Against this backdrop, 25 student groups — under the name “ProtectUMD” — last month presented to the UMD administration a list of 64 “demands.”  

By their engagement and passion, these students are demonstrating citizenship in action. American democracy is about the right of people to advocate for what they believe is right. My response to the “demands” is framed by UMD’s educational mission and core values.

I tasked senior UMD administrators with a review of the students’ petition. They determined that:

(1) Many “demands” call for actions that have been undertaken already or are set to be undertaken. Example: the multi-year plan to increase the hiring and retention of faculty of color, as outlined in UMD’s strategic plan.

(2) Some “demands” for curricular and organizational changes in the area of diversity will require consultation with, and approval by, academic departments and the University Senate, in accordance with our principles of shared governance.

(3) And, there are “demands” that should not — and will not — be implemented because they are unlawful, or impractical, or unnecessary. Examples: restrictions on freedom of speech are unconstitutional; providing “prayer rooms” in every major campus building is impractical; declaring UMD a “sanctuary campus” is unnecessary, since we already provide all the protections and support allowed under the law.  

Our University is deeply committed to diversity, inclusion, and social justice. Progress in realizing more fully these values begins by listening and responding, simple as it sounds.

First, we engage in dialogue. We renew the invitation to the student groups comprising “ProtectUMD” to sit down with us to discuss ways we can work together and move our University forward. We want to focus on achieving common goals and advancing shared values instead of going over “demands,” one by one.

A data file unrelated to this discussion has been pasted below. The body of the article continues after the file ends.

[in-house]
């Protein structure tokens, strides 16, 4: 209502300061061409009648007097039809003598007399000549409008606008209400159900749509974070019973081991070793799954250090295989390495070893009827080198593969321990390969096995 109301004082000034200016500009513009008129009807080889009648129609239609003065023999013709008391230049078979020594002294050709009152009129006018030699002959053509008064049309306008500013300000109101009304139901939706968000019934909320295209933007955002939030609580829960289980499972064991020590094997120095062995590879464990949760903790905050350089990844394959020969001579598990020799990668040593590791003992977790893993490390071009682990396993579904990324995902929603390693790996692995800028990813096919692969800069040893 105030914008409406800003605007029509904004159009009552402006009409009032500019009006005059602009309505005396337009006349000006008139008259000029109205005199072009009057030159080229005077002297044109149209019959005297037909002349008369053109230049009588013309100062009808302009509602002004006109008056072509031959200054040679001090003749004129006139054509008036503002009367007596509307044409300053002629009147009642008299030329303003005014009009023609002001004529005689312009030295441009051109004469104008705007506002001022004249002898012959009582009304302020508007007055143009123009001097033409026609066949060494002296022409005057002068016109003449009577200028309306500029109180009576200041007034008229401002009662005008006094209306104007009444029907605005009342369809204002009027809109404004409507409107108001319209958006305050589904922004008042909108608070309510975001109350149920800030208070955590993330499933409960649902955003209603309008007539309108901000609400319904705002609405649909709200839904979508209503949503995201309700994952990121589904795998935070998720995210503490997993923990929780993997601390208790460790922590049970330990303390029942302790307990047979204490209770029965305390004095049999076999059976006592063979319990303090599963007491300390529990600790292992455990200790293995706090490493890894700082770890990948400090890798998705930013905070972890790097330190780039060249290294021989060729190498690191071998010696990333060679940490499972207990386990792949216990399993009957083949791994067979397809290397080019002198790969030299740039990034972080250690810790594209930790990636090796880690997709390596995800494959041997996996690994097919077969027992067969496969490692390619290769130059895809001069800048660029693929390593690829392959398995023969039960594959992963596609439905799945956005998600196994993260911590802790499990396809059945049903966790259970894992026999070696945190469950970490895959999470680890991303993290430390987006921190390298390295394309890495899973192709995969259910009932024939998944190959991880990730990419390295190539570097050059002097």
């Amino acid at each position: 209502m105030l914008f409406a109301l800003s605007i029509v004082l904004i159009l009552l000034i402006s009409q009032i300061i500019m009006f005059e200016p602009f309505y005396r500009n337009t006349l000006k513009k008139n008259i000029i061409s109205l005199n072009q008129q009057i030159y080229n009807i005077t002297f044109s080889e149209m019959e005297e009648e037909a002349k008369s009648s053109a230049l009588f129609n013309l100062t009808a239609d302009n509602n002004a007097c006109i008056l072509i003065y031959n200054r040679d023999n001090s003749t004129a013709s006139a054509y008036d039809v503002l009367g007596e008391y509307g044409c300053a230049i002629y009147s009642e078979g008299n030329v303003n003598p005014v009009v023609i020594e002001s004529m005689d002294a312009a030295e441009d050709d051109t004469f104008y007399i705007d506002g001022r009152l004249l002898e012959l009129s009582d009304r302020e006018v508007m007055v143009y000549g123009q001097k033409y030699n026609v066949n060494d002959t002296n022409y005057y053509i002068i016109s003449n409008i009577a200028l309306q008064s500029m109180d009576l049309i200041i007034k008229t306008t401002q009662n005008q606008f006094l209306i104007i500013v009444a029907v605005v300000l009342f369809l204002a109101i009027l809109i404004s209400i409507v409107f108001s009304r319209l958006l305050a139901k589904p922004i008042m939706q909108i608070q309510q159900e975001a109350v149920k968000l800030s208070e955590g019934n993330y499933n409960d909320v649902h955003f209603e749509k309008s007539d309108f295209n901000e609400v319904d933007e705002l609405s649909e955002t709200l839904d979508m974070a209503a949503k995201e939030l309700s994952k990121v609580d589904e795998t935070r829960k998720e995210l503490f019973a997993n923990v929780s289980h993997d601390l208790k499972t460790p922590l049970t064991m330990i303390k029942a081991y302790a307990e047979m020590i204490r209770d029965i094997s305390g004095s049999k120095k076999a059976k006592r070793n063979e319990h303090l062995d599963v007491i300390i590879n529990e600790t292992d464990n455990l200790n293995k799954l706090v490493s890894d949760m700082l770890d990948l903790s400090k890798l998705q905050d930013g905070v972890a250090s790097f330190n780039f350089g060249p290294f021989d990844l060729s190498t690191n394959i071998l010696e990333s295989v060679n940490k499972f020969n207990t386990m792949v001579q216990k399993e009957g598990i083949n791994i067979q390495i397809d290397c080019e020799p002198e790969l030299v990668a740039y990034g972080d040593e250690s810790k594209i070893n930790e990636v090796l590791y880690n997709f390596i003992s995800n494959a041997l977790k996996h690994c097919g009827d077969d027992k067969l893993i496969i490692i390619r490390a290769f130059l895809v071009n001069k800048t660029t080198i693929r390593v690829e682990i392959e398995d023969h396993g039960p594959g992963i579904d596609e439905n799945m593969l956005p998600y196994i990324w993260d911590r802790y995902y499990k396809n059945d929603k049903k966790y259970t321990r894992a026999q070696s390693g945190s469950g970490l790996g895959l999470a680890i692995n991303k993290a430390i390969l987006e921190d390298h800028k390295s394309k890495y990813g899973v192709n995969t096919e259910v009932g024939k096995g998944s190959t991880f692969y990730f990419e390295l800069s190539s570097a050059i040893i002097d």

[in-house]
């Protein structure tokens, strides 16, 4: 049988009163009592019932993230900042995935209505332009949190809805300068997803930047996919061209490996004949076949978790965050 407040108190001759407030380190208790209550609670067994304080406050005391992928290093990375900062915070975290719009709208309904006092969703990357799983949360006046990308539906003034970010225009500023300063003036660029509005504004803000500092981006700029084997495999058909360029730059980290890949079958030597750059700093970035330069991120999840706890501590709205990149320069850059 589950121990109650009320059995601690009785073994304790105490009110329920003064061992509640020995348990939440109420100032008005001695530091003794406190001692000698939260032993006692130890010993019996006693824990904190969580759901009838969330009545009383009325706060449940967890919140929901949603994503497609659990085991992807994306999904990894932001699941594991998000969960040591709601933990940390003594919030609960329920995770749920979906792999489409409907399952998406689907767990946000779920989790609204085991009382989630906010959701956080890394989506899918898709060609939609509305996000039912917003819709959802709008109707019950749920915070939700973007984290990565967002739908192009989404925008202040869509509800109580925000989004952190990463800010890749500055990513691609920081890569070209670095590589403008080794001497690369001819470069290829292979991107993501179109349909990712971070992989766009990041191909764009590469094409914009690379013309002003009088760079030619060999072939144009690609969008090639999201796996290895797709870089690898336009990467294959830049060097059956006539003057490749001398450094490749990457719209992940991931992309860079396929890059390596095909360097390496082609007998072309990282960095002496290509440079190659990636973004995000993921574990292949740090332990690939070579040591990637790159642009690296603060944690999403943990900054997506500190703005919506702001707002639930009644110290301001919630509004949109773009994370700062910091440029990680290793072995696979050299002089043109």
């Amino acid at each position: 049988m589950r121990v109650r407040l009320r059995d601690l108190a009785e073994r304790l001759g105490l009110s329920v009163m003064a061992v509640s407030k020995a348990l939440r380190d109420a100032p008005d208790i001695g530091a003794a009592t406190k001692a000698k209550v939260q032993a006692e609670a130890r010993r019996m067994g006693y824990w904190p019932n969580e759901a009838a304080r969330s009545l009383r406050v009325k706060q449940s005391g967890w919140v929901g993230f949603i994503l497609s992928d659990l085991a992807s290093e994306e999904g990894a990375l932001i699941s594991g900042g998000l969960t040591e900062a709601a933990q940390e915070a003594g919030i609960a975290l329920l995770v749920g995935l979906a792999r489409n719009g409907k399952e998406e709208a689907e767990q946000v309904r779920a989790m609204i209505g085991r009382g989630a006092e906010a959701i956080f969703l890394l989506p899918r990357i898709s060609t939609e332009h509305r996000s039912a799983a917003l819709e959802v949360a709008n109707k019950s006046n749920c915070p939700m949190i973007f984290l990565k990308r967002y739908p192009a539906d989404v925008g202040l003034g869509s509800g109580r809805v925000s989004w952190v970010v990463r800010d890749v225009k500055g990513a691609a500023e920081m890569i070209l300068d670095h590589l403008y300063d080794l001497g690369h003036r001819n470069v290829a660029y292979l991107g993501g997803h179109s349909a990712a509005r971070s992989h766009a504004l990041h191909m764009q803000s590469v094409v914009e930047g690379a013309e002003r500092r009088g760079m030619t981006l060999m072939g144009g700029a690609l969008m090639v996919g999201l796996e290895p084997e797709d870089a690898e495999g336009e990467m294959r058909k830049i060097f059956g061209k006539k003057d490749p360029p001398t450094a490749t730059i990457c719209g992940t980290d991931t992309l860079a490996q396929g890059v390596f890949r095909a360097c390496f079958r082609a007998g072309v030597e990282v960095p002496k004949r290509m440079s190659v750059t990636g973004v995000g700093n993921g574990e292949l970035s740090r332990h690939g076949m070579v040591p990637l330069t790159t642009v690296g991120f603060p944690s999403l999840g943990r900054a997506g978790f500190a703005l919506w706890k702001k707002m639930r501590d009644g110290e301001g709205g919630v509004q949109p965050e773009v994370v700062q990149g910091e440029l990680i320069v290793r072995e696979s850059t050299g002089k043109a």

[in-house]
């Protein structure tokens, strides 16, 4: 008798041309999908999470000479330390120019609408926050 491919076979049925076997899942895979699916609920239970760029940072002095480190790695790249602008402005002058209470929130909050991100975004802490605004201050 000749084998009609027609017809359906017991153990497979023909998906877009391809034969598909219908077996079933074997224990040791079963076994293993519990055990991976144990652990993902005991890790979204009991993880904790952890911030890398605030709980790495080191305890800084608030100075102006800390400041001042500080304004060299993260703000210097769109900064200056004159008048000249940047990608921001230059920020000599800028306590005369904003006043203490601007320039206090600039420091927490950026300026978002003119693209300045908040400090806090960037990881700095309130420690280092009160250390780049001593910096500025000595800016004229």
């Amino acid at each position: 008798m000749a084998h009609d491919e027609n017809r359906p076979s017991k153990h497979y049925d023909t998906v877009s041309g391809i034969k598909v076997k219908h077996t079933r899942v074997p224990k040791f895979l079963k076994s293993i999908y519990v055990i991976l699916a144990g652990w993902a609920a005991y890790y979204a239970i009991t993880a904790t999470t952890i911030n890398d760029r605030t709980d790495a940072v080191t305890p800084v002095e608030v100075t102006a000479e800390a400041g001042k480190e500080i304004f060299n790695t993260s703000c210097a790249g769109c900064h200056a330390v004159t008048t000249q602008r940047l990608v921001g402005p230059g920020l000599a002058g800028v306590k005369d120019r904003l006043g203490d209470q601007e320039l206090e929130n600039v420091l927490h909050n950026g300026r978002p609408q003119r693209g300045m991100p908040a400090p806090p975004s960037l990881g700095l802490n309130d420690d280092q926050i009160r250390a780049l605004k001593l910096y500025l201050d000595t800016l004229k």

We recognize the rise of angst, hurt, and anger in fraught times. We know there are members of our University community who feel disenfranchised and marginalized on account of race, ethnicity, religion, gender, sexual orientation, economics, or beliefs that span the political spectrum. We take their concerns and our institutional values seriously.

 

Second, we take action. After conversation with student groups and other campus stakeholders, we will develop and propose initiatives and investments to address issues of common concern. Our campus is one of the most diverse among our peer flagship institutions. It is this diversity that inspires us to do more for greater acceptance and inclusion.

No anodyne will heal the divisions in our country today, nor should it. At the University of Maryland, we do not fear the clash of ideas and values. I ask every member of our academic community to help us move forward with an open mind, consider different perspectives, and debate with respect and civility. These are the qualities that make trust, collaboration, and progress possible in a democracy.

None of this is easy or comfortable. Together, we can forge unity in diversity, become one formed from many. This is the enduring challenge, and opportunity, that faces our nation and our campus.

Sincerely,

Wallace D. Loh

President, University of Maryland